At the northeastern end of the coastal plain that makes up the central city area, the Water of Leith forms a valley leading between Maori Hill and Pine Hill. In its lower reaches, this valley is broad, and is dominated by Woodhaugh Gardens. Much of Dunedin's water supply comes from reservoirs in the upper reaches of the Leith Valley. These include Ross Creek Reservoir, the oldest reservoir still in active use in New Zealand. Numerous popular walking tracks traverse the bush-clad reserve land surrounding this reservoir. Once a quarry, this is one of the city's oldest parks, dating from 1895. The area around the park is known as Woodhaugh and is a popular area for student accommodation, 15 minute walk to the university and the centre of the city. Beyond Woodhaugh, the valley narrows to become Glenleith, a residential suburb which follows the ribbon of the river. Past Glenleith is rough, undeveloped hill country, dotted by small farms. This area and the two suburbs of Glenleith and Woodhaugh is often collectively known simply as Leith Valley.

Outer suburbs

Many of the outer suburbs of Dunedin were separate towns until local government reorganisation in the late 1980s, and are usually still regarded as towns by Dunedinites. The main outer suburbs, clockwise from the city centre (starting due north), include the following.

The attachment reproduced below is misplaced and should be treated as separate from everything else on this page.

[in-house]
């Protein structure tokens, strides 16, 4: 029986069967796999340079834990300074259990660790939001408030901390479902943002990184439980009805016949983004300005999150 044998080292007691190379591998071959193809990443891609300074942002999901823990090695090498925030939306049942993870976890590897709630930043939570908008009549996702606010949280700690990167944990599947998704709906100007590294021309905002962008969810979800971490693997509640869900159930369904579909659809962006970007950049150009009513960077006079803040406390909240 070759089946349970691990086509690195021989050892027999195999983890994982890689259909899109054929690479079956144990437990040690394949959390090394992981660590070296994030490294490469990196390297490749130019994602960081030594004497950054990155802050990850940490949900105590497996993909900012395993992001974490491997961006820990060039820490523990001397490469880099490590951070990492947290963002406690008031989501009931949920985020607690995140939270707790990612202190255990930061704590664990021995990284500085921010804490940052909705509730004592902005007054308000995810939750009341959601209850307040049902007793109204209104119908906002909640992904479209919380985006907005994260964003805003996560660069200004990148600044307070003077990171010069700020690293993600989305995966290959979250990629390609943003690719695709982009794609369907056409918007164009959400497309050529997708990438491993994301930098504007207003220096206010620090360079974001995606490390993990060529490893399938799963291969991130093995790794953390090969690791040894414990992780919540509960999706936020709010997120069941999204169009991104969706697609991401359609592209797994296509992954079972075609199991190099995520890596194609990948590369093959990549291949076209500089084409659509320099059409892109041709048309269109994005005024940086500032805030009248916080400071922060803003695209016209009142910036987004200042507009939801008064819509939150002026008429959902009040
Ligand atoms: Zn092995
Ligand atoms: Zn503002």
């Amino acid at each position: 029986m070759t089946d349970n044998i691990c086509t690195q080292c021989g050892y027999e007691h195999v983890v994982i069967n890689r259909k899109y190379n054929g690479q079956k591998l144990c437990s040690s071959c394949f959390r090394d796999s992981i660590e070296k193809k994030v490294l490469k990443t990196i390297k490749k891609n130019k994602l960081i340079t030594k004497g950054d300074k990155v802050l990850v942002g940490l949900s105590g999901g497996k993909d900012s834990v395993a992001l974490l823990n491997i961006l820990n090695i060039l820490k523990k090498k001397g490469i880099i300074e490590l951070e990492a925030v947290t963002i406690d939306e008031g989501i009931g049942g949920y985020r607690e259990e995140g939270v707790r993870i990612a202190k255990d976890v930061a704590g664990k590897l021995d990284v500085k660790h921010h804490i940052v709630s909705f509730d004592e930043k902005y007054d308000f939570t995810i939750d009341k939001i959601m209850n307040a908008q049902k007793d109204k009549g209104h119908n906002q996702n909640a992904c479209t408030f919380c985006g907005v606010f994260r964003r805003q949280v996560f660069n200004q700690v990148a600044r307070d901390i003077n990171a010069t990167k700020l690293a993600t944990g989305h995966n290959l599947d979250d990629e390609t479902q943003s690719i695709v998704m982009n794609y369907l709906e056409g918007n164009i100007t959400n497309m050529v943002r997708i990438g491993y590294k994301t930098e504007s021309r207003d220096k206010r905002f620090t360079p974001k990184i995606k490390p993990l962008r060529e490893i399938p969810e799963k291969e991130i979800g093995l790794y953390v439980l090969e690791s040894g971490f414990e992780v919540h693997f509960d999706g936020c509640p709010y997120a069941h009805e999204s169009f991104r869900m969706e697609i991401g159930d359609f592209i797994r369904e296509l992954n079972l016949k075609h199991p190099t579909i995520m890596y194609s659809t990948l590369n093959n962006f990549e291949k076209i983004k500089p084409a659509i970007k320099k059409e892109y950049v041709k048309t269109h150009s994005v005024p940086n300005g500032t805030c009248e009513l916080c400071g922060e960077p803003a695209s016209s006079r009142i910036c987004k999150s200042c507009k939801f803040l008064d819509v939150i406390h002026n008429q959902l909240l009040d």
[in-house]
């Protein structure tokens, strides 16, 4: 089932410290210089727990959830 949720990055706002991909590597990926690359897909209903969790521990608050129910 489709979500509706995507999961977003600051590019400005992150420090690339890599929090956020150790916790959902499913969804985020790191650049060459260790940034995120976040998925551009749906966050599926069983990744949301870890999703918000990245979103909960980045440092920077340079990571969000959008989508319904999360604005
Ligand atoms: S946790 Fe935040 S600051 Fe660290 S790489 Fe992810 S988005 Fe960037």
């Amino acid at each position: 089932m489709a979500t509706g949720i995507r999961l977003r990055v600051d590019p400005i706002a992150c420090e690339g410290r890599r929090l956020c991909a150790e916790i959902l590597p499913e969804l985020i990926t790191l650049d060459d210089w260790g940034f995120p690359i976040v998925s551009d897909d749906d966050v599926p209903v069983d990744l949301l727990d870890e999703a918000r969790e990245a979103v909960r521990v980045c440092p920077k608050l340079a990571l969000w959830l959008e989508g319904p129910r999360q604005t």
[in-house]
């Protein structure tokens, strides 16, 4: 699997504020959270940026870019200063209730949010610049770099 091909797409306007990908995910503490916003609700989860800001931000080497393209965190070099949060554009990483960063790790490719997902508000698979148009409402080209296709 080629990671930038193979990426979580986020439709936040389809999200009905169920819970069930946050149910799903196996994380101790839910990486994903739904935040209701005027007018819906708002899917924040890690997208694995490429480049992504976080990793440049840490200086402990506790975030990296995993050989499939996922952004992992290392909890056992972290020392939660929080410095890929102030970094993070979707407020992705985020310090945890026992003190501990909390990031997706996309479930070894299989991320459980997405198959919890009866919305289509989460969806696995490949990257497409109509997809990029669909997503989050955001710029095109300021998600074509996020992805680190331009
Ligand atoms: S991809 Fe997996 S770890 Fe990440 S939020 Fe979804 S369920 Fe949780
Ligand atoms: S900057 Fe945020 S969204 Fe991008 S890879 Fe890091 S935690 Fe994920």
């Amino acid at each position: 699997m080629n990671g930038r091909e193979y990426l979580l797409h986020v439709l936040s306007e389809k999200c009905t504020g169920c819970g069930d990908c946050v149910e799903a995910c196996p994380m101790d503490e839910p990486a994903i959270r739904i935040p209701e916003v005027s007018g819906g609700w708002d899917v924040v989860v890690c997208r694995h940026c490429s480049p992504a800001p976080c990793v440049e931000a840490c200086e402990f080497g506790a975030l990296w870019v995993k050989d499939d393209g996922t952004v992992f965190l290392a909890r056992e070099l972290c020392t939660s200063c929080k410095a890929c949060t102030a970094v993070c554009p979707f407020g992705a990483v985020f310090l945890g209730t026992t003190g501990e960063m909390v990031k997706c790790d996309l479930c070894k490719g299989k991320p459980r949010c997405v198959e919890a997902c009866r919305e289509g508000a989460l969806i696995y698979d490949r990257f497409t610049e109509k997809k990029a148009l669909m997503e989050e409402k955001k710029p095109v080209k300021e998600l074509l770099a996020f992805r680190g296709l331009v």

Port Chalmers

Maia and Burkes

Beyond Ravensbourne on the main road to the mouth of the Otago Harbour and the town of Port Chalmers lie the two small settlements of Maia and Burkes (or Burkes Bay). Maia, whose name thought by casual observers to be of Māori origin, was actually named by a former mayor for a character from Greek mythology, Maia, one of the daughters of the Titan Atlas.

Saint Leonards

On the west bank of the Otago Harbour beyond Burkes, equidistant between Ravensbourne and Port Chalmers, lies the sleepy residential settlement of St Leonards. This was named by early settler David Carey (after whom Careys Bay, near Port Chalmers, was named) for St Leonards-on-Sea in England, which was the birthplace of his wife.[3] St Leonards' 2001 population was 729.


Sawyers Bay


Broad Bay

Macandrew Bay

Challis and The Cove


Concord and Burnside

Green Island





Kaikorai Valley, Kenmure, Kaikorai, and Bradford


Halfway Bush

Wakari and Helensburgh

References and notes

  1. ^ "Population estimate tables - NZ.Stat" . Statistics New Zealand. Retrieved 22 October 2020.
  2. ^ Wellington, Datacom. "New Zealand Gazetteer: Search for Place Names" . Land Information New Zealand (LINZ). Retrieved 2015-08-05.
  3. ^ Reed, A.W. (1975) Place names of New Zealand. Wellington: A.H. & A.W. Reed.


Information as of: 25.08.2021 05:10:24 CEST